Is there a secret to a good Christmas ad?
Copywriter Mairi reveals the one factor she feels makes some Christmas ads better than the rest.
I was 18 when I found out what true love looked like. I was sitting by the fireplace with a plate of (for Christmas storytelling effect) mince pies. And then I saw him. A snowman. Earnestly braving a storm, crossing the world for his one true love. All to give her the perfect gift: cracking accessories. I found my eyes welling up as a ghostly cover of Frankie Goes to Hollywood’s classic ballad rang in my ears, and two stony-eyed animated snow-folk looked lovingly at each other. It remains one of my favourite love stories of all time.
But hang on - it’s an advert - not Shakespeare? Oh true capitalism, thy drugs are quick.
Before John Lewis, Christmas was the domain of QVC-style adverts. Buy now, eat now, shop now and spend now. And then out of nowhere: an adorable ad launched where a wee boy didn’t even want to get pressies. He just wanted to give one. It started a wave of advertising I would argue is akin to Bernbach’s ‘Lemon’ in the 60s. Christmas ads now had to do storytelling, not just selling.
For many, The John Lewis Christmas advert is a herald of Christmas. Although, of course, Christmas ads weren’t a 2011 invention (as a child, I remember hearing hushed tones of ‘holidays are coming’ and immediately feeling the need to inhale cinnamon). But unlike Adam&Eve’s new-age classics, many earlier ads were annual reruns. Like hearing WHAM! for the millionth time or rewatching The Grinch - they were not unwanted but also not unexpected. The change John Lewis made for Christmas ads was change.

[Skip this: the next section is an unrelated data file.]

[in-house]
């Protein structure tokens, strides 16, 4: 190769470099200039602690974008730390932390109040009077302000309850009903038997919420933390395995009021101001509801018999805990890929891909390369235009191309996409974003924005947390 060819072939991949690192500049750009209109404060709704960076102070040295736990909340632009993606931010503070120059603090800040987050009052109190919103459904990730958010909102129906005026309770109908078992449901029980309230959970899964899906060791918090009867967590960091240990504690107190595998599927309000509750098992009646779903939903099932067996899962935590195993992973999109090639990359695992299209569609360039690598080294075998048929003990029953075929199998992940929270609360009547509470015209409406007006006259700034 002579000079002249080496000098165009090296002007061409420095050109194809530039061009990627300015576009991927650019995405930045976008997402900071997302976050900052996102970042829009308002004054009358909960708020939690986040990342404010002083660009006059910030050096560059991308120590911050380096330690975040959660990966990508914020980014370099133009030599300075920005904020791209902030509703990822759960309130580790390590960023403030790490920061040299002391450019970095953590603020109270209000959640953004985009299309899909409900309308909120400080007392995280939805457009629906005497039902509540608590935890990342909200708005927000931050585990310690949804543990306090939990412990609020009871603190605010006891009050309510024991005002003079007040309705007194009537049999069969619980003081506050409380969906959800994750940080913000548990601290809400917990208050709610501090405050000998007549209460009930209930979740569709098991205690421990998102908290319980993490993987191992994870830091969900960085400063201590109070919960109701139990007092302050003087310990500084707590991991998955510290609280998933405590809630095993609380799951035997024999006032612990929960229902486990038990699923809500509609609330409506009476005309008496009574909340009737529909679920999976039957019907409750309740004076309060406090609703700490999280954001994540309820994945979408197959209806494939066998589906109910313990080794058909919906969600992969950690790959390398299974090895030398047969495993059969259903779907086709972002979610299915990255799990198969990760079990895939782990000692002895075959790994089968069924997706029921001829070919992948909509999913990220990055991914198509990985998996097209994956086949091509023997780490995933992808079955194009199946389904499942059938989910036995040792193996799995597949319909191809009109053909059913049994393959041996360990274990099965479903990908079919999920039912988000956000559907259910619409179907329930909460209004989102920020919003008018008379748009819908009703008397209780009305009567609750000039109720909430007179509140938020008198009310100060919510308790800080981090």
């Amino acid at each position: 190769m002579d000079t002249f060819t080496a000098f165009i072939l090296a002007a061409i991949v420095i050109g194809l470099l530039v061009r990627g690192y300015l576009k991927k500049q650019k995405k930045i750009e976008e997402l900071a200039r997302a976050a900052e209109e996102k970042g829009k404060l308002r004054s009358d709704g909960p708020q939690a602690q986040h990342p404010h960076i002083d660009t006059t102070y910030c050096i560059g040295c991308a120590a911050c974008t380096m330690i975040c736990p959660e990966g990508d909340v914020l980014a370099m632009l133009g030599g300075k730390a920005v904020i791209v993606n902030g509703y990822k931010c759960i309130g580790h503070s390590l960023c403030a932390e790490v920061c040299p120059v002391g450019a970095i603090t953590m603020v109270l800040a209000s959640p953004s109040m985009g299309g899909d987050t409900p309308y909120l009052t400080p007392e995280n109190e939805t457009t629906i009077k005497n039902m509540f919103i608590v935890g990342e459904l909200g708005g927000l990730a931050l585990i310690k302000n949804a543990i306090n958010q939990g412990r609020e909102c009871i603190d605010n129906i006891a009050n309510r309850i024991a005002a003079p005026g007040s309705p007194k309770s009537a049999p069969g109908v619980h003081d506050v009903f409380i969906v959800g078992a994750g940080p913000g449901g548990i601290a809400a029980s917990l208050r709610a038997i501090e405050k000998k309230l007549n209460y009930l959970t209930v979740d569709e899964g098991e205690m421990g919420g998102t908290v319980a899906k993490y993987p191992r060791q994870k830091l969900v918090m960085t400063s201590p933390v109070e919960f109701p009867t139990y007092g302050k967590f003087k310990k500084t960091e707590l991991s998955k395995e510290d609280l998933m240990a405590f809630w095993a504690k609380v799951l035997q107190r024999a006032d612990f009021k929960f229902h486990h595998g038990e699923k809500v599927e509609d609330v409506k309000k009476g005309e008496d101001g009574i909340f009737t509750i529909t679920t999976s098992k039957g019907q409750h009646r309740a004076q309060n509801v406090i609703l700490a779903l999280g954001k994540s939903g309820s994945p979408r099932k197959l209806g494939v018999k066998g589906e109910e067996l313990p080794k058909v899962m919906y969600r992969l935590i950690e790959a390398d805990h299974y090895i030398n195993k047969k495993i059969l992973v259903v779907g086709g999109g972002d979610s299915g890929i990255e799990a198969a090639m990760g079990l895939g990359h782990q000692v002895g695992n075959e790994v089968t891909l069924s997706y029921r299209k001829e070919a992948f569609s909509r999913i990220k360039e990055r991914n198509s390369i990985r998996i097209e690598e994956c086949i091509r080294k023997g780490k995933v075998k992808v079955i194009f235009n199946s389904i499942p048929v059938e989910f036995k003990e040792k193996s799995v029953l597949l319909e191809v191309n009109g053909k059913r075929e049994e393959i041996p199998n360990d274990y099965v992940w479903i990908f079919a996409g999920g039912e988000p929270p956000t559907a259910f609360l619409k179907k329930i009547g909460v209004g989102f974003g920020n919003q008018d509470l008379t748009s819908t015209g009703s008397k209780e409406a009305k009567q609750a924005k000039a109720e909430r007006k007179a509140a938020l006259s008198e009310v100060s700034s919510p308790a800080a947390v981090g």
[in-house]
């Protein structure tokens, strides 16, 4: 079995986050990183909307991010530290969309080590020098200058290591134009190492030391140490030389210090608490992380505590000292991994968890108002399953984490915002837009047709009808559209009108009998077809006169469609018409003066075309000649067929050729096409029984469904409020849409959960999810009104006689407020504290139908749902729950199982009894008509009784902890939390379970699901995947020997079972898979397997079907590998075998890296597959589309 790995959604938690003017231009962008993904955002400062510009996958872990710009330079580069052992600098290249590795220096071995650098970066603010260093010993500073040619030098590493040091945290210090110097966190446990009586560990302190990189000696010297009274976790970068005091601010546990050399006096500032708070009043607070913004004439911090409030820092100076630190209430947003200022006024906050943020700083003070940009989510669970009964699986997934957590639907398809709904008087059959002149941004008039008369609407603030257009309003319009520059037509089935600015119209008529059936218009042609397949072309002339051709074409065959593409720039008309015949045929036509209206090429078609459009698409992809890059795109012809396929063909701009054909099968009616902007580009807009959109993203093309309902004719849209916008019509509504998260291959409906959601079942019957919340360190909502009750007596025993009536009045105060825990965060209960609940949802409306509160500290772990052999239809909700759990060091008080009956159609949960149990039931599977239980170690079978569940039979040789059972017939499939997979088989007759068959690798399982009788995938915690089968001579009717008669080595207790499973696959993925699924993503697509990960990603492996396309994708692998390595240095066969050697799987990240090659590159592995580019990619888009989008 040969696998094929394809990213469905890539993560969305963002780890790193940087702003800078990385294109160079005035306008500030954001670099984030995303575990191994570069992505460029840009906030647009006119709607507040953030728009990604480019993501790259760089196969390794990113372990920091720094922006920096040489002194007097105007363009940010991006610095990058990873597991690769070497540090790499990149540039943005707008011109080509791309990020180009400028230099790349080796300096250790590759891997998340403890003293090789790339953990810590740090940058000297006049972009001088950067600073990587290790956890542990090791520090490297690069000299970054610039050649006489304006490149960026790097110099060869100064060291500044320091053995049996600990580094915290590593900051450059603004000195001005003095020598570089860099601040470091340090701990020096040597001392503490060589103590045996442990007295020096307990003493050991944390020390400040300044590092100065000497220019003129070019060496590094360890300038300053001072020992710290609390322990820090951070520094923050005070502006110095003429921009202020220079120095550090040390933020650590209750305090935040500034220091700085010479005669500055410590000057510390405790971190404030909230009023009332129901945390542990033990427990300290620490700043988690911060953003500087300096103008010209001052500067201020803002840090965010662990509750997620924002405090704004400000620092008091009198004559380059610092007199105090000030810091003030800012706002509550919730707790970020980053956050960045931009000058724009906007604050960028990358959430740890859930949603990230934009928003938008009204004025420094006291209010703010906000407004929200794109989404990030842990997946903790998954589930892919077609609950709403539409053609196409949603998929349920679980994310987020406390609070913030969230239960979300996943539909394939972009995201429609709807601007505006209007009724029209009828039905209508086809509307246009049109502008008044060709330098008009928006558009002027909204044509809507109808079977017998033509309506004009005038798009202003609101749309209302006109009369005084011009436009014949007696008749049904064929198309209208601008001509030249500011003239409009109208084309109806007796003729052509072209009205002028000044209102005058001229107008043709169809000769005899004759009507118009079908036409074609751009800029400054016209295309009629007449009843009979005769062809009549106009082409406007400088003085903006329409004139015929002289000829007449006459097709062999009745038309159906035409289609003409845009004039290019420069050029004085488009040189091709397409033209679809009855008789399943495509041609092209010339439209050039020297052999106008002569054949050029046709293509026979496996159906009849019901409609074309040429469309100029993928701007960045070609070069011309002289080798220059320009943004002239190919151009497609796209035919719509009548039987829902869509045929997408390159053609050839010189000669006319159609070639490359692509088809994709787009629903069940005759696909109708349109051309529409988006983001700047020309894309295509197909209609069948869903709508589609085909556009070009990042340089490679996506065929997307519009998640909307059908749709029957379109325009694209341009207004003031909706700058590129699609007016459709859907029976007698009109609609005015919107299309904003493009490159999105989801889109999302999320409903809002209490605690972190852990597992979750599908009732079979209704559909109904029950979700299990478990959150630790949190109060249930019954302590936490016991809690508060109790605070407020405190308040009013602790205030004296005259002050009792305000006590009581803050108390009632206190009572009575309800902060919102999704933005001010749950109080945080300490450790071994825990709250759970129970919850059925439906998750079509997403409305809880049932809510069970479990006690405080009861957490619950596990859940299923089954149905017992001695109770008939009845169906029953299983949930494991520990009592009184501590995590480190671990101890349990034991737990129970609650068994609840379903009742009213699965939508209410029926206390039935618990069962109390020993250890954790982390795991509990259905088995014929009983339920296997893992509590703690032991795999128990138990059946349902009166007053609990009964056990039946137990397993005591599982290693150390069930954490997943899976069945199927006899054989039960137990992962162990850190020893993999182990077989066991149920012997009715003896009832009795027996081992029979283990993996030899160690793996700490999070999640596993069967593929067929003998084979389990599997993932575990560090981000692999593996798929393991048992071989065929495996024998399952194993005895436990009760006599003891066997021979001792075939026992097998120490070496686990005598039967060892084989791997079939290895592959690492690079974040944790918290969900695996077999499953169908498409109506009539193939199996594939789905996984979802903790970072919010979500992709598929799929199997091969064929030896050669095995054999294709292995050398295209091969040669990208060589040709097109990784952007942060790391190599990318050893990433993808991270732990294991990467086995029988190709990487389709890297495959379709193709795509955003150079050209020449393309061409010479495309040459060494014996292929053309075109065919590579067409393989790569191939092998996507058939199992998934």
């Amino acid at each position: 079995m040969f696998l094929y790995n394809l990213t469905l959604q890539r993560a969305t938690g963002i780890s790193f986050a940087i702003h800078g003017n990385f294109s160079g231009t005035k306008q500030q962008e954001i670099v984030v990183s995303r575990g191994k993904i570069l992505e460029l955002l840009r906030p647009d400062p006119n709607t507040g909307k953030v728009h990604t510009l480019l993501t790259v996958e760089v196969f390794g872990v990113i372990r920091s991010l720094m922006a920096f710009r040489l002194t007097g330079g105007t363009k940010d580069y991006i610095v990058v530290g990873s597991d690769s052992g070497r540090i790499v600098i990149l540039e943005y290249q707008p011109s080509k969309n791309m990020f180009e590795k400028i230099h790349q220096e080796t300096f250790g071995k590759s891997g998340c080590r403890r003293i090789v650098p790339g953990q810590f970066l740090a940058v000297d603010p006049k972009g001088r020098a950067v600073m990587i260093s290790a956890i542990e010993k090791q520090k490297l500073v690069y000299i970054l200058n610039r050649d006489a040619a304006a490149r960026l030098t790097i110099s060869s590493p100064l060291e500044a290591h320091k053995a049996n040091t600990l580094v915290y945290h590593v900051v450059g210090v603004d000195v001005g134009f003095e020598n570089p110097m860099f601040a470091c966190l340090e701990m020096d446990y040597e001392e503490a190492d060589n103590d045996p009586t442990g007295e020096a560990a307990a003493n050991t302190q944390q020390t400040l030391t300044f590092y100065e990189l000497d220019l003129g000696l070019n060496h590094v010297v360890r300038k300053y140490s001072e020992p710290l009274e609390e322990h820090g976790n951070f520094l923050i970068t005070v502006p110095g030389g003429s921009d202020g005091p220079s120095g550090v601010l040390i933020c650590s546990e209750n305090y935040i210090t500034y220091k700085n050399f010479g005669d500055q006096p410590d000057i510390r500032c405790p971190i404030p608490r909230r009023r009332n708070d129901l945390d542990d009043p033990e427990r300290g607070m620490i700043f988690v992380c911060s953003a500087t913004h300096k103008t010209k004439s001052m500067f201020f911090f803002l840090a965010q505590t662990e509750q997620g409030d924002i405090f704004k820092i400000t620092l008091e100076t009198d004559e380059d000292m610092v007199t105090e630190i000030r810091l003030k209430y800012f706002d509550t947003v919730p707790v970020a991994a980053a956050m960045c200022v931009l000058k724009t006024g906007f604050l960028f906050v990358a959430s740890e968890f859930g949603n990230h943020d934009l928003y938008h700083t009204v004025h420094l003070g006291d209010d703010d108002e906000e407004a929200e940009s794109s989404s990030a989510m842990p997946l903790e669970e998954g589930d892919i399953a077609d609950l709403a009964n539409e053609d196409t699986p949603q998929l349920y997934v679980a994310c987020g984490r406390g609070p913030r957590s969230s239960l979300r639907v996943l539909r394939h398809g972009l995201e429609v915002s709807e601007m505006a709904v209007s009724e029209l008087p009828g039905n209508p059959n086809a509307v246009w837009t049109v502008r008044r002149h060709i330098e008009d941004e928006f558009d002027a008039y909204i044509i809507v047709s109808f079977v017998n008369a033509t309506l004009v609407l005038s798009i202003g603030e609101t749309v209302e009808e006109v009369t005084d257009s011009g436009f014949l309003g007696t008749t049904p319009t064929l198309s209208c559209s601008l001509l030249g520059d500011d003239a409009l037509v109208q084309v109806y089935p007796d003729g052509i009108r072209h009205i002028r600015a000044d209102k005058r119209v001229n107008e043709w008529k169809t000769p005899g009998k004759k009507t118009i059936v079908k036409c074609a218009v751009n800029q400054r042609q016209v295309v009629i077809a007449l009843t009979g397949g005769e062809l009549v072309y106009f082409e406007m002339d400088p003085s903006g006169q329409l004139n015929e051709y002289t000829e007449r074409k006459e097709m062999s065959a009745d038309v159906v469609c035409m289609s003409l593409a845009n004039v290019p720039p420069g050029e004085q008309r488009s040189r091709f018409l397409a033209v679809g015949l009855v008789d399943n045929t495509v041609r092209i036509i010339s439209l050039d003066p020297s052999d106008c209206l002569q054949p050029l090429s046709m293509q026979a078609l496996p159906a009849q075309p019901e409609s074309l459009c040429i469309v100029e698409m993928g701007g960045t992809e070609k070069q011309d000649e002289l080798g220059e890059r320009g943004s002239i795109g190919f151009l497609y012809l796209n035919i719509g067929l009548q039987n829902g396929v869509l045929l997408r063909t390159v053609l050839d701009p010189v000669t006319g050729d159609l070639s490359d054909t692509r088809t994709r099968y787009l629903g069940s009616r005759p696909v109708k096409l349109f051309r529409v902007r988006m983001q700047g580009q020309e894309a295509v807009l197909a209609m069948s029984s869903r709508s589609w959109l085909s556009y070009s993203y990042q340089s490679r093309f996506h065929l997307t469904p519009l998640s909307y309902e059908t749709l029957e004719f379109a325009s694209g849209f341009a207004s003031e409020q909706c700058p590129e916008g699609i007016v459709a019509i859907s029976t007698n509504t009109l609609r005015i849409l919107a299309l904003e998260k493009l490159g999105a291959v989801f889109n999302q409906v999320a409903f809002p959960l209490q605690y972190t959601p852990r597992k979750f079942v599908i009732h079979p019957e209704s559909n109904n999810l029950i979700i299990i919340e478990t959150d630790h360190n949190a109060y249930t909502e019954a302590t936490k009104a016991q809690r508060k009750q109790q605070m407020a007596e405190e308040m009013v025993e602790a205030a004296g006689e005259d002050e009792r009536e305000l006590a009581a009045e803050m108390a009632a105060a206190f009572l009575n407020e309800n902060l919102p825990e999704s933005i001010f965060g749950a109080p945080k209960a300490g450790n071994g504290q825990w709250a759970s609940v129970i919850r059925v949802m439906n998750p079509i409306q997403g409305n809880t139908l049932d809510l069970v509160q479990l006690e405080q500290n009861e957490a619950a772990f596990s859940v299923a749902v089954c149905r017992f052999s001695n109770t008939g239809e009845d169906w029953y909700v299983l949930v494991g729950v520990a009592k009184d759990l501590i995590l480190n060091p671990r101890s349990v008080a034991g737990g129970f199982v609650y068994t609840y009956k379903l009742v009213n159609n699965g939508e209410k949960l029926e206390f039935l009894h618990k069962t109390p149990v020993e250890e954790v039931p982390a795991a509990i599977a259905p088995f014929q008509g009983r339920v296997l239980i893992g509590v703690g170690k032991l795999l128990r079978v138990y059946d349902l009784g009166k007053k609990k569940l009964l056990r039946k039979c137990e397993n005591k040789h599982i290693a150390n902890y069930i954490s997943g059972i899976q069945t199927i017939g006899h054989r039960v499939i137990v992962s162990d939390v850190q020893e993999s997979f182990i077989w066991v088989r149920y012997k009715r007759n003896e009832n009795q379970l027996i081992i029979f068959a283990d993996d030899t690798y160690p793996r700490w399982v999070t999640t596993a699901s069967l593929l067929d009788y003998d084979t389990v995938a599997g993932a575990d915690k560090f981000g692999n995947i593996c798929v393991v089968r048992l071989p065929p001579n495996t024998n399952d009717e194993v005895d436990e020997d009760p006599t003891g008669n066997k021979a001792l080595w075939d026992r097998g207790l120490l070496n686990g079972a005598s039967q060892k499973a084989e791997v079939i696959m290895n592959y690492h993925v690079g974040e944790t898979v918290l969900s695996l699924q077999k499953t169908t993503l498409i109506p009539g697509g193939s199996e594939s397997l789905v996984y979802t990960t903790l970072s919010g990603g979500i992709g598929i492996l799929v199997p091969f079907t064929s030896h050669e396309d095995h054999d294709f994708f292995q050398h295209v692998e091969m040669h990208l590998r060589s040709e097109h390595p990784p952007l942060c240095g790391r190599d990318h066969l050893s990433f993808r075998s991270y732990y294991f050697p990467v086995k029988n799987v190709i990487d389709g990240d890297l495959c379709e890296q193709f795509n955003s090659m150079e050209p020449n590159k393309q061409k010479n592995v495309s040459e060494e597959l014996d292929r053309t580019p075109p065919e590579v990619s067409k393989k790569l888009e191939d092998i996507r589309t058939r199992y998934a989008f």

Every year, John Lewis would have a new story. And newspapers would impatiently await its release. As a copywriter, I would love to think that every ad I make will permeate the wider cultural subconscious in the same way. But these ads do seem to be somewhat of an anomaly. And they kickstarted a whole Christmas advertising revolution where every brand wanted a slice of the pecan pie.
In 2011, the fantastic Monty the Penguin was almost usurped by a beautiful moment in history, revisited for Sainsbury’s; an entirely unpredicted move at the time from the supermarket. And from then on, the run up to Christmas became a competition for ‘which brand will knock John Lewis off the top of their Nordman Fir?’.
In 2015, Aldi entered the scene with a stunning spoof of The Man on the Moon. Christmas ads now mocking Christmas ads - what has become of us? To top it off, in 2018, our IRN-BRU team revisited their iconic Snowman ad for a sequel. Christmas ads now have their own cinematic universe. That wee boy from 2011 and his present didn’t know what he was starting!
It’s now 10 years after the ‘first’ John Lewis advert launched. So do Christmas ads still serve the same purpose after all this time?
Us humans are creatures of habit - it’s undeniable. And if John Lewis were to revoke their annual spot, the comments sections would be even more of a toxic place to find oneself. But conversely, the beauty of the OG John Lewis Christmas adverts was their unexpectedness. Something so different to anything else we’d ever seen. And in becoming a ‘tradition’, alas perhaps they have lost a little something of that value - even if the creative itself still holds up.
At Leith, we’ve got a Christmas ads Slack channel (tell me you’re a millennial without telling me you’re a millennial…). Of course, the usual heavy hitters went down well. But the most ‘hearted’ were from unexpected places. We loved Celebrations and Posten Norway. And perhaps even more telling, is where we saw these adverts in the first place. Not in Campaign or The Drum, but through shares from non-adland friends online. These unpredicted gems from unexpected brands have cut through both in agency culture and the everyday online - a sometimes ad adverse environment. So they must be doing something right.
If there’s a secret to a good Christmas ad, I’d say it comes down to an element of surprise. We love the unexpected. Like the very first John Lewis ads or a surprisingly excellent Christmas gift. And if all else fails, 10 years has taught us a good story will always carry you through - preferably one that makes you forget you’re watching a Christmas advert at all.